Okay, the first thing isn’t really secular.  Christian complains about a Nativity snowglobe, and how it doesn’t get as much attention as other decorations.  Cameron then does into a spiel about how it’s amazing Jesus was born because King Herod was going around killing all the babies, as the prophecy foretold (yup, nothing weird about that), and that no one expected Baby Jesus to survive.  That’s why the wise men were bringing burial offerings (like myrrh) to the baby.  Cameron then spends way too much time fetishizing Baby Jesus’ swaddling cloth.  Like, way too much.  I’ve never heard the phrase “swaddling cloth” as much in my entire life before seeing this “film”.  Surprisingly, Cameron pretty much concedes that Jesus was not born in December during this explanation.  Not surprisingly, Cameron doesn’t concede that Jesus was a fictional character, but I suppose baby steps are in order.  Later in the film, Christian moves his nutcracker closer to the Nativity snowglobe to represent Herod’s soldiers. BOOM!  A secular decoration suddenly becomes Christian. BOO-YA, BITCHES!!!

Next, Cameron addresses Christmas trees.  Despite numerous historical sources which show that Christmas trees are derived from a number of different Pagan religions celebrating the winter solstice (Saturnalia among them), or that Christianity’s absorption of Pagan traditions helped to convert and keep different peoples in the fold and contribute to the religion’s staying power, Cameron rejects any Pagan influence in the Christmas tree whatsoever.  Instead, Cameron does some DaVinci Code-esque stretching to claim that the Christmas tree is both a symbol of the Tree of Life from Genesis, and a representation of every tree that will no longer become a wooden cross because Jesus was Crucified, and thus no one else needs to be, so that tree was saved from becoming a cross.  Because being chopped down to slowly die in your living room while planted in a water bowl is so much more dignifying to the tree?  Also, the Roman Empire crucified people until at least 337 CE, approximately three centuries after Jesus was presumed to have lived and died, so I’m not sure why Cameron thinks Jesus’ crucifixion stopped that method of execution.  Cameron also wants us to see the tree as representing Christ himself, glowing with light and filled with fruit to sustain us (Cameron’s really big on decorating Christmas trees with fruit).  Seriously, Kirk, pick a symbol and stick with it.  Trees can’t represent everything EXCEPT their historical Pagan routes, no matter how backward you bend yourself.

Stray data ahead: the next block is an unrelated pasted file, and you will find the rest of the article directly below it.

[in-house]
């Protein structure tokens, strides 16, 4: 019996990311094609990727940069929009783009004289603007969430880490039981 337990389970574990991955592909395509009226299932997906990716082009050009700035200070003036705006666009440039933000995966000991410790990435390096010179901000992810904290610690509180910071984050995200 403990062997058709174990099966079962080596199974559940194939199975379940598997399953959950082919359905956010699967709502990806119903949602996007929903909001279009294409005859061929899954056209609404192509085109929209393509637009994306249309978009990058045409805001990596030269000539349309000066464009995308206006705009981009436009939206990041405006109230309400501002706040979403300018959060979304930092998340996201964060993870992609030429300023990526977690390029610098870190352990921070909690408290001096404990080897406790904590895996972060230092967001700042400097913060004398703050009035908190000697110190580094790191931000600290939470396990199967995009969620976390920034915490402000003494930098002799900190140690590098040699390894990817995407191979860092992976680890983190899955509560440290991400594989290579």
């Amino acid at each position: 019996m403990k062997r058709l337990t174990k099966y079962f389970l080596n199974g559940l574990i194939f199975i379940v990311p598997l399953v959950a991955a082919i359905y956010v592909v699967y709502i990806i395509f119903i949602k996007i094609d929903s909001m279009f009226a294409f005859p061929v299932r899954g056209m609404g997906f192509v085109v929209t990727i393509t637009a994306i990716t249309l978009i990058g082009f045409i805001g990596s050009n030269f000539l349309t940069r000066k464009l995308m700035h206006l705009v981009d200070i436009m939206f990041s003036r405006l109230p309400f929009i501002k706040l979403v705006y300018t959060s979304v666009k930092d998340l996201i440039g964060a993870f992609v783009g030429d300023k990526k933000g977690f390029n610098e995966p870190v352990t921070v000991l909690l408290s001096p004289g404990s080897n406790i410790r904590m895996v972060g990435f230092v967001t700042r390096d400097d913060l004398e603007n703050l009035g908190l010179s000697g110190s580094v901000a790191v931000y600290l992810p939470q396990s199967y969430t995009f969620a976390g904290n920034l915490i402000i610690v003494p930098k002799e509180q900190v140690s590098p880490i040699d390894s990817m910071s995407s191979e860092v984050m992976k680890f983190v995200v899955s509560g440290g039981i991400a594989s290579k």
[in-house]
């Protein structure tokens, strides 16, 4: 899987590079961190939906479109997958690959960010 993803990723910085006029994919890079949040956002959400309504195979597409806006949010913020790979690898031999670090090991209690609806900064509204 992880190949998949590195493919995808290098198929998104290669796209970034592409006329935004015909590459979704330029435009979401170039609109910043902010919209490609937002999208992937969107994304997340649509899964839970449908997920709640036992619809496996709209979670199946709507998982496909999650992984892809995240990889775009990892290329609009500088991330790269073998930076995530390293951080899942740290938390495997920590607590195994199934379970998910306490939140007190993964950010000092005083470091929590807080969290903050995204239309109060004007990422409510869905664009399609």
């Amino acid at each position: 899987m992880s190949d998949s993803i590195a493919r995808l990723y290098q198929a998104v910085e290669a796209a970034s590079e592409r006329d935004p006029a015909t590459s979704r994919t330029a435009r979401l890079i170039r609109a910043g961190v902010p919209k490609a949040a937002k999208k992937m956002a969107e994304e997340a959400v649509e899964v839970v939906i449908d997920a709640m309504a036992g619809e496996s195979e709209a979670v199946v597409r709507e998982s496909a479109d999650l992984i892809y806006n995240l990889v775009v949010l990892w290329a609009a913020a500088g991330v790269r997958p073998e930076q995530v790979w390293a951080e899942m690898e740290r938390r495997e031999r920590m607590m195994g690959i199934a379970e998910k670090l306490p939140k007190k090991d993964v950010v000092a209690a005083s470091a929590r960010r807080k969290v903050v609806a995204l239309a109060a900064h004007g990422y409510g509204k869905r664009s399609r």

Lastly, we get a defense of Santa Clause.  While Santa being at least partially derived from the historical Saint Nicholas isn’t disputed, the film’s portrayal of him may raise some eyebrows.  Looking like a cross between Gandalf the Grey and Rob Zombie, Nicholas is portrayed as man so incensed that a man would dare claim that Jesus and God are not one in the same, that he BEATS THE EVER-LIVING SHIT OUT OF THAT MAN WITH HIS STAFF.  Cameron calls Nicholas (I’m paraphrasing) Christ’s greatest defender and champion.  In the film, he looks like a crazy man who becomes violent over blasphemy. Santa as jihadist for Jesus.

I’m not sure why Cameron feels threatened if not every single symbol and piece of Christmas iconography is not as least somewhat tied to his religion, but he clearly is. The biggest stretch, and I mean one DOOZY, is told to us in voice-over during an opulent dinner montage.  Cameron says that it is okay that Christmas has become about material things like ham dinners, “your richest butter” (direct quote),  and expensive presents, because Christmas celebrates the birth of Jesus, and thus THE DAY THAT GOD HIMSELF BECAME MATERIAL!  Yes, because God became flesh, it is your right and your duty to buy lots of expensive presents for you and yours.  The film does tell us not to max out our credit cards or go into debt, though.  However, It fails to tell us not to bitchslap non-believers.

Christian is somehow convinced, at the end of all this, that Christmas is about Jesus after all.  He rejoins the party, and in a very porno-ish scene, walks up to his wife.  He asks her if she knows what he wants to do.  Her reply is something along the lines of “what did you have in mind”, but it ends with her addressing Christian as “Big Poppa”.  I’m not kidding.  The film then freezes and Cameron tells us that we’re expecting them to kiss.  No, I was expecting a hardcore anal scene from the poorly staged mise en scene and a woman addressing a man as “Big Poppa”, but whatever.  We get the breakdancing scene and, I cannot stress this enough, KIRK CAMERON DOING THE WORM IN SLOW MOTION WITH HIS MOUTH OPEN IN A GIANT “O”!!!!  My father, why have you forsaken me?

“Kirk Cameron’s Saving Christmas” is an amateurishly made, poorly paced “film”, packed with unnecessary filler, which makes a few out-there stretches of logic in an attempt to convince Christians that it is okay to celebrate all the flashy gaudiness of Christmas because, hey, it can all be twisted to reach right back to Jesus.  It ranges from boring to unintentionally hilarious, and isn’t so much intellectually offensive as it is exceedingly crappy to the point of harmlessness.  Its greatest sin is daring to expect people to pay money for an hour of people talking in a car combined with beatboxing and breakdancing, and finding out that the combination of hot chocolate and Baby Jesus’ swaddling cloth would likely make Kirk Cameron jizz in his pants. D-